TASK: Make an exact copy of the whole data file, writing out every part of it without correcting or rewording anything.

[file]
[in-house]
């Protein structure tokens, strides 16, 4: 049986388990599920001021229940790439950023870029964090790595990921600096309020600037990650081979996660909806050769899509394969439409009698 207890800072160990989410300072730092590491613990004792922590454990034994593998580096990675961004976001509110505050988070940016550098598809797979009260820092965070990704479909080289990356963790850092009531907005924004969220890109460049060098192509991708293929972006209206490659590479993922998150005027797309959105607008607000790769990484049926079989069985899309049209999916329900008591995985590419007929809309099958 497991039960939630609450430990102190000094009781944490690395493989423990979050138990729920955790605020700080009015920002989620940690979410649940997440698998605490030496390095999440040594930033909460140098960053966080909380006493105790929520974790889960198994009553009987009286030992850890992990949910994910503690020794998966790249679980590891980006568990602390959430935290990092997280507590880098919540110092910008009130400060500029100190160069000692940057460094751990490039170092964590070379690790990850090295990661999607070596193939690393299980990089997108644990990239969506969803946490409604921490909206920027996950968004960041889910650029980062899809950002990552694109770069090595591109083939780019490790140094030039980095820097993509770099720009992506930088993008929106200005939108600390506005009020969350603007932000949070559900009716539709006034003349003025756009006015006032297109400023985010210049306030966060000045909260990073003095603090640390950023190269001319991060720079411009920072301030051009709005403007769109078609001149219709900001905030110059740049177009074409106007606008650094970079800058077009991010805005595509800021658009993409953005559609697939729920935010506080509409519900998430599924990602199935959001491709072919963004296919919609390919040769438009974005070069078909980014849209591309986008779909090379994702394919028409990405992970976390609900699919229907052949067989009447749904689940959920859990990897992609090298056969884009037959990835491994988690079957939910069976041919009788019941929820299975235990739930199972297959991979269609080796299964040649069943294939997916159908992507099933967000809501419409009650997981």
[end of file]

[in-house]
């Protein structure tokens, strides 16, 4: 049986388990599920001021229940790439950023870029964090790595990921600096309020600037990650081979996660909806050769899509394969439409009698 207890800072160990989410300072730092590491613990004792922590454990034994593998580096990675961004976001509110505050988070940016550098598809797979009260820092965070990704479909080289990356963790850092009531907005924004969220890109460049060098192509991708293929972006209206490659590479993922998150005027797309959105607008607000790769990484049926079989069985899309049209999916329900008591995985590419007929809309099958 497991039960939630609450430990102190000094009781944490690395493989423990979050138990729920955790605020700080009015920002989620940690979410649940997440698998605490030496390095999440040594930033909460140098960053966080909380006493105790929520974790889960198994009553009987009286030992850890992990949910994910503690020794998966790249679980590891980006568990602390959430935290990092997280507590880098919540110092910008009130400060500029100190160069000692940057460094751990490039170092964590070379690790990850090295990661999607070596193939690393299980990089997108644990990239969506969803946490409604921490909206920027996950968004960041889910650029980062899809950002990552694109770069090595591109083939780019490790140094030039980095820097993509770099720009992506930088993008929106200005939108600390506005009020969350603007932000949070559900009716539709006034003349003025756009006015006032297109400023985010210049306030966060000045909260990073003095603090640390950023190269001319991060720079411009920072301030051009709005403007769109078609001149219709900001905030110059740049177009074409106007606008650094970079800058077009991010805005595509800021658009993409953005559609697939729920935010506080509409519900998430599924990602199935959001491709072919963004296919919609390919040769438009974005070069078909980014849209591309986008779909090379994702394919028409990405992970976390609900699919229907052949067989009447749904689940959920859990990897992609090298056969884009037959990835491994988690079957939910069976041919009788019941929820299975235990739930199972297959991979269609080796299964040649069943294939997916159908992507099933967000809501419409009650997981």